Young Ring-billed Gull
© Dorothy E. PughYoung ring-billed gull
While kayaking on the outer harbor, one of our Channel 2 employees recently found himself paddling through areas where the water's surface was literally covered with dead birds.

A marina proprietor also confirmed for Two on Your Side that in recent weeks, hundreds of dead birds have been washing up on the shore near Gallagher Beach and the Union Ship canal.

They are ring billed gulls, mostly juveniles or fledglings.

The New York State Department of Environmental Conservation (DEC) says it is aware of the bird kill, but has thus far determined it to be a natural occurrence.

According to a DEC spokesperson, Wildlife Biologists from the agency responded to observations and reports of dead birds along the Lake Erie Shoreline from Wilkerson Point to Union Ship Canal and investigated the entire length of the shoreline area.

The bird mortality they observed was limited to first year, ring billed gulls. They also observed numerous healthy Ring-billed gulls and other species of water birds, and did not observe any evidence of avian disease or environmental issues.

The DEC has thus far attributed the bird kill to annual compensatory mortality common to large colonies of colonial water birds, and noted that sometimes, after windy weather, younger birds nesting on the wall areas enter the water and succumb to pre-flight drowning.

Comment: The above video shows that the dead birds were fully fledged juvenile specimens and not flightless chicks.

"The die off of young birds among colony birds like this is very high...sometimes as much as 80 percent," said noted avian watcher and naturist Gerry Rising. "Four out of five eggs don't make it to adulthood," Rising said.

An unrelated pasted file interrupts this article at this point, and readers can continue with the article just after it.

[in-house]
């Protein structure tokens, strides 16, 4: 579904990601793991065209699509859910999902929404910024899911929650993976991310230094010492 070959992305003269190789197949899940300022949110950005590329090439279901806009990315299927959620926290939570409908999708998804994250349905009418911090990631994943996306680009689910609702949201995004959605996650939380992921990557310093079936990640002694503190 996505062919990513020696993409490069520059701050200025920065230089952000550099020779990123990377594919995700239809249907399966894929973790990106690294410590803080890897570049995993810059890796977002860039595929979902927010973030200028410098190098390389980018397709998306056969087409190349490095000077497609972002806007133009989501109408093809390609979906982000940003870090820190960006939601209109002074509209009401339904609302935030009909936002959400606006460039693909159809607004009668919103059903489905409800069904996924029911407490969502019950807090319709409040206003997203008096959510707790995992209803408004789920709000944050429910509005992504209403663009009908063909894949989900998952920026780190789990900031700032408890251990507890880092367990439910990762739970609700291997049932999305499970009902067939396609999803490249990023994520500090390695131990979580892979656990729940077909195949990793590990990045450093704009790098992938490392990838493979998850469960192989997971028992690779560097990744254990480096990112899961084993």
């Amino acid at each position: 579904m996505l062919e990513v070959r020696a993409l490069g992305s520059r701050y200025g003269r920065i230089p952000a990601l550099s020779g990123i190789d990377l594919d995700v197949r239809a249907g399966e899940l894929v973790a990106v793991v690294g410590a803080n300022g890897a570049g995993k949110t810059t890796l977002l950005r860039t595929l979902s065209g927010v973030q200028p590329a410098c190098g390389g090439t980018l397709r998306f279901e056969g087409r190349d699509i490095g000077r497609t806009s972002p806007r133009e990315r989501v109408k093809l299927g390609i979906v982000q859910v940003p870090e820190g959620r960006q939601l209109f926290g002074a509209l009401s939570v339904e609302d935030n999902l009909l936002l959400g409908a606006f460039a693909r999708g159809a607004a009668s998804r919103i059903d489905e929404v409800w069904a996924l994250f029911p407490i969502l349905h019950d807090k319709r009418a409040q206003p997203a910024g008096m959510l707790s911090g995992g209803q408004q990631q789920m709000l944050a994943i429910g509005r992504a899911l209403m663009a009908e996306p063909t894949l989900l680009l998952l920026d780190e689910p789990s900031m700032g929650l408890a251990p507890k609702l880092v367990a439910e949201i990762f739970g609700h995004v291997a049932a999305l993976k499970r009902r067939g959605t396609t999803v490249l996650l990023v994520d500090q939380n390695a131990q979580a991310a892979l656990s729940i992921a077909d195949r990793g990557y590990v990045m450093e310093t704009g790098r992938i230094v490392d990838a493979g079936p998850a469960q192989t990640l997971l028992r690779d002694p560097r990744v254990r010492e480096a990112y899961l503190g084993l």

According to the DEC, for several decades, the former Bethlehem Steel plant has become an established nesting site of an enormous Ring-billed Gull nesting colony. A portion of the colony abuts the Union Ship Canal. There are about 26,000 nesting pairs of ring bills on that site, which means there are approximately 3 chicks hatching for every pair, resulting in an estimated 78,000 chicks.

As well, first year chicks face fierce competition in their first year.

"If we were to go out to where they were nesting, there would be thousands of gulls," said Rising. "They are just crowded cheek to jowl. There's starvation, there's predators, there's all sorts of things that can hit them hard."

According to the DEC, ring billed gulls represent the most abundant gull in the United States.
Despite the massive die off being observed locally, Rising says ring bill populations should not be considered threatened.

"This is a kind of a normal thing and we've got over population of these birds," said Rising. "We've got some bird species in serious trouble, but these gulls are not one of them."